A group of researchers at Lincoln Laboratory’s Chemical, Biological, and Nanoscale Technologies Group have invented an entirely new type of drug called DRACOs. DRACOs could be the answer to all viruses – not just specific infections, but every virus we know of now and every virus that might be discovered in the future.
The new drugs work by attacking infected cells rather than targeting the virus itself, which is how traditional antivirals work. When a virus infects cells and instructs them to replicate the virus, it leaves RNA markers behind. DRACOs target only the cells that are infected, giving them a self-destruct order that stops the virus in its tracks. The drugs never target healthy cells, only those already under attack, and since the target is our own cells the virus doesn’t have a chance to out-evolve the drugs.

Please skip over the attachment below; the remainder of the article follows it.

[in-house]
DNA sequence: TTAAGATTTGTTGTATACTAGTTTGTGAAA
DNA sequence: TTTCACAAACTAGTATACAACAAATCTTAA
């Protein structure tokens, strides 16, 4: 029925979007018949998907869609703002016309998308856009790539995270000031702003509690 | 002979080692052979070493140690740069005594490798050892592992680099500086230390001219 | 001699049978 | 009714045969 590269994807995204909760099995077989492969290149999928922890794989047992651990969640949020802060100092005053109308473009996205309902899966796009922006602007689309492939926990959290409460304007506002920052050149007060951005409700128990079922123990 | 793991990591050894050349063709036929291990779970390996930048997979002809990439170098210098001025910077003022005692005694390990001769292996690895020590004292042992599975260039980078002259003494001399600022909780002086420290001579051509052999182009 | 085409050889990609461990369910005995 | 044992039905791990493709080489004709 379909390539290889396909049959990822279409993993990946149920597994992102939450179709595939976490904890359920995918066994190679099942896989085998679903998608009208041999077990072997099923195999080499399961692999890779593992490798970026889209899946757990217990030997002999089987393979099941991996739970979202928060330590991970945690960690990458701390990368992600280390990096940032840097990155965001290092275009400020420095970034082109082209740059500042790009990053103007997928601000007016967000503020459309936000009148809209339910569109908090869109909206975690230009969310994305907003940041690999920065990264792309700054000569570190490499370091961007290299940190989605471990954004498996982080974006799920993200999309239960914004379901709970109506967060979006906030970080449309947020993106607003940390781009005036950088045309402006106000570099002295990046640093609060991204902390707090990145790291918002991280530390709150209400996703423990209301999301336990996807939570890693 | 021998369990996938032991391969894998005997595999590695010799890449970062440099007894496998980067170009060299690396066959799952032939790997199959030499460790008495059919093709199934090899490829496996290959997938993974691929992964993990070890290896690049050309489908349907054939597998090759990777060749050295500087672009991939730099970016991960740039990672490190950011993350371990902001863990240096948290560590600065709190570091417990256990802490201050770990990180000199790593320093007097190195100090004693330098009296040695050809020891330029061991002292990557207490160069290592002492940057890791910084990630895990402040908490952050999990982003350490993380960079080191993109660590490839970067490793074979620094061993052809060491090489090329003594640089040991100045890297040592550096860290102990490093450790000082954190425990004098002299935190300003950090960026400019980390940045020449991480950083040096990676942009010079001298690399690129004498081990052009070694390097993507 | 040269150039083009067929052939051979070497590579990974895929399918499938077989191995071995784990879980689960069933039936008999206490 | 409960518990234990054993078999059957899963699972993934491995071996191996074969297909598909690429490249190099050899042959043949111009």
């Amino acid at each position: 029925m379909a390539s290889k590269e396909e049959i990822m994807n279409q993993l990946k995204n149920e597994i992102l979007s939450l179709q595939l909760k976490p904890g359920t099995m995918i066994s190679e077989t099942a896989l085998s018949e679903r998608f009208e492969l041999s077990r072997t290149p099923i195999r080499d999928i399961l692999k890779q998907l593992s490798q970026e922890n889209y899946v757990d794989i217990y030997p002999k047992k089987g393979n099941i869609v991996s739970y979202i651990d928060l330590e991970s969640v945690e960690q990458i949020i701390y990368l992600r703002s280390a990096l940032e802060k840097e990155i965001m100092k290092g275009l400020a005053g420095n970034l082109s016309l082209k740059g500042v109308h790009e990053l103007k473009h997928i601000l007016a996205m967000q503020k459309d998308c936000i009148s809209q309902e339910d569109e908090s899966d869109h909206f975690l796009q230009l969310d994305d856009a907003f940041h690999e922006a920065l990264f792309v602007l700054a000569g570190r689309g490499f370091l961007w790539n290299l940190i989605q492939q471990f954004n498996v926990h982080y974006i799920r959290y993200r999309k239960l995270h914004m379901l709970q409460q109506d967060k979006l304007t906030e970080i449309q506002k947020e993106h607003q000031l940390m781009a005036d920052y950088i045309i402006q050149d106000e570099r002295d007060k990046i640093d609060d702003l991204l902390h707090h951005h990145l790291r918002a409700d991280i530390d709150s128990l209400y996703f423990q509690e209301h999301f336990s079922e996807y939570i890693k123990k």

Interesting concept, in theory. However, as all life evolves and adapts to changes, it is logical to assume that virii will compensate, in time, to adjust for these "threats". There is also the chance that the DRACOs themselves could have unintended consequences for interaction with healthy cells that are misidentified.
Bottom line here, there are no 100% solutions with complex organisms. Still, this does look promising on the surface.